Example 1: You are on your way home from work and starving. The options: Pizza, or making a healthy dinner… Hmm.
What if you had some chicken and salad ready and waiting for you when you got home? Because there is no work and no waiting involved, you’re more likely to head straight for that (even if pizza sounds more appealing).
Example 2: You are thinking about exercising more, but you HATE the thought of joining a gym. Then a friend calls and asks if you want to join a recreational soccer team (or insert other fun activity here: hiking, running around with the kids, line dancing, etc.).
Picking an activity that involves movement and fun is going to beat the activity that involves movement and boring and hard. Bringing a friend along can also up the enjoyment factor, making you even more likely to stick with it.
Bearing in mind that we want to pick something that is an easy addition to our lives, the best changes we can make are the ones that will have the greatest impact on our lives. We want the biggest bang-for-buck, especially early on, because success in itself is motivating. The more you have, the more inspired you are to work harder, and hard stuff becomes easier because it’s your ticket to continued progress. “Most impactful” can be different things to different people, so it’s worth taking time to consider what life might look like with one new habit versus another.
Bear in mind that you might not come up with an idea that is totally fun and really easy – sometimes you give a little of one to get a little of the other, and that’s ok too, as long as it is ok with you. There are no rules – just keep tweaking an idea until it really works.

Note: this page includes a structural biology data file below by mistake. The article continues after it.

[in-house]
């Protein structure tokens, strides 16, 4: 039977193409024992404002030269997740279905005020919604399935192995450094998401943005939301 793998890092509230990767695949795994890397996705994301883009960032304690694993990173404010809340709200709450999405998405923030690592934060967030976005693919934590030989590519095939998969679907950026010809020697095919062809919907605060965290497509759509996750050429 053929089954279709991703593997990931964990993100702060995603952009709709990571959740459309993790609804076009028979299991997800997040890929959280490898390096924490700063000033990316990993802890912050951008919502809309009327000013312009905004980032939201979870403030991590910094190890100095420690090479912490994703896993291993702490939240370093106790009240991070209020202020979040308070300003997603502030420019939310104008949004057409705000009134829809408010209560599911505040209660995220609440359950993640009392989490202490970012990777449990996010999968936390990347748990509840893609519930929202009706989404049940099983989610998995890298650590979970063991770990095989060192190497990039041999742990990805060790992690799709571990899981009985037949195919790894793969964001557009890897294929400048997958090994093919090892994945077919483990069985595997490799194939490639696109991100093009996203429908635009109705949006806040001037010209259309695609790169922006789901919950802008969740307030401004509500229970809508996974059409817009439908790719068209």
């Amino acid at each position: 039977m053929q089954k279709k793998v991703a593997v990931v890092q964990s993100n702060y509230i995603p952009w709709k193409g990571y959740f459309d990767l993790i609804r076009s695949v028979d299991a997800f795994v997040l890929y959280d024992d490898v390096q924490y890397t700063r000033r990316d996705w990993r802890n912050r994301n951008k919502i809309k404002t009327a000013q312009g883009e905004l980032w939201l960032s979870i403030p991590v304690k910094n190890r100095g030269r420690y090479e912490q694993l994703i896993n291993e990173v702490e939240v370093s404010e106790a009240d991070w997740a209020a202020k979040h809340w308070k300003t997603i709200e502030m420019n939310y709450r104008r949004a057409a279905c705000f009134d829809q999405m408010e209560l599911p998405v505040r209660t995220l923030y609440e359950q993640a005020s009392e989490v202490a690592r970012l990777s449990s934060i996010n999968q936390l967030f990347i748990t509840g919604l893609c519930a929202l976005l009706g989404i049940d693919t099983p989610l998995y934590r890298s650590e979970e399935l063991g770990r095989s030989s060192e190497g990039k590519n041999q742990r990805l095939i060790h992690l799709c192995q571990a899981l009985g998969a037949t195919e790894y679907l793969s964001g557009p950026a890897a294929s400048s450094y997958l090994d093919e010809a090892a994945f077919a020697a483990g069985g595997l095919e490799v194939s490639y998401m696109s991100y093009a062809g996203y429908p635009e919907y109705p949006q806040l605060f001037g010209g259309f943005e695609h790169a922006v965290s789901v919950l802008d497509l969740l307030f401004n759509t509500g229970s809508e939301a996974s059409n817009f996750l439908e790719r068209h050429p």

The Takeaway: When you want to make a change, make it easy on yourself:
Choose one new activity, behavior, or choice to work on at a time. This allows us to focus, and cements this new, positive change faster. Adding a second desired change greatly reduces our ability to make either permanent. Stick with one thing until you find yourself doing it without thinking about it, then consider what change you might like to make next.
Choose the simple, most impactful things to work on first. Most of us have a number of ideas about what we can do to “get healthier”, thanks to a seemingly-infinite number of news sources. Worry more about eating less cake than eating more kale (or whatever the latest trendy superfood is).
Make it easy by choosing the things that are easy for YOU
Think about “bang for buck” – what is the one thing you could do that will give the most progress?
Realize that the easiest thing might not have the biggest bang-for-buck, and that’s ok!
Master the basics, and then move to greater challenges. Start with something you are confident that you can be successful with. Ask yourself: Am I confident that I can 90% stick with this chance for the next week? If yes, go for it! If not, continue to simplify it until you feel that you can stick with it 90% of the time.
Don’t be too hard on yourself. None of are on our best behavior all the time. This is why we use the “90% test”. When you make a choice that isn’t in line with your changed behavior, don’t stress about it. Every hour of every day can be a fresh start, so if you slip up, shake it off and keep moving forward.
Do celebrate your successes. (Maybe not with cake.) One of the best ways to cement a change is to associate it with something you enjoy. This can be done on a daily basis: think about eating extra broccoli as you enjoy that juicy steak, or go walking with a friend instead of by yourself. Celebrate your bigger successes too. When you feel confident in your new habit, reward yourself – go for a massage, get a manicure, see a movie. Treat yo’ self!
Last but not least, remember that small steps are the best approach. Take your time and you’ll create lasting habits and permanent, satisfying change!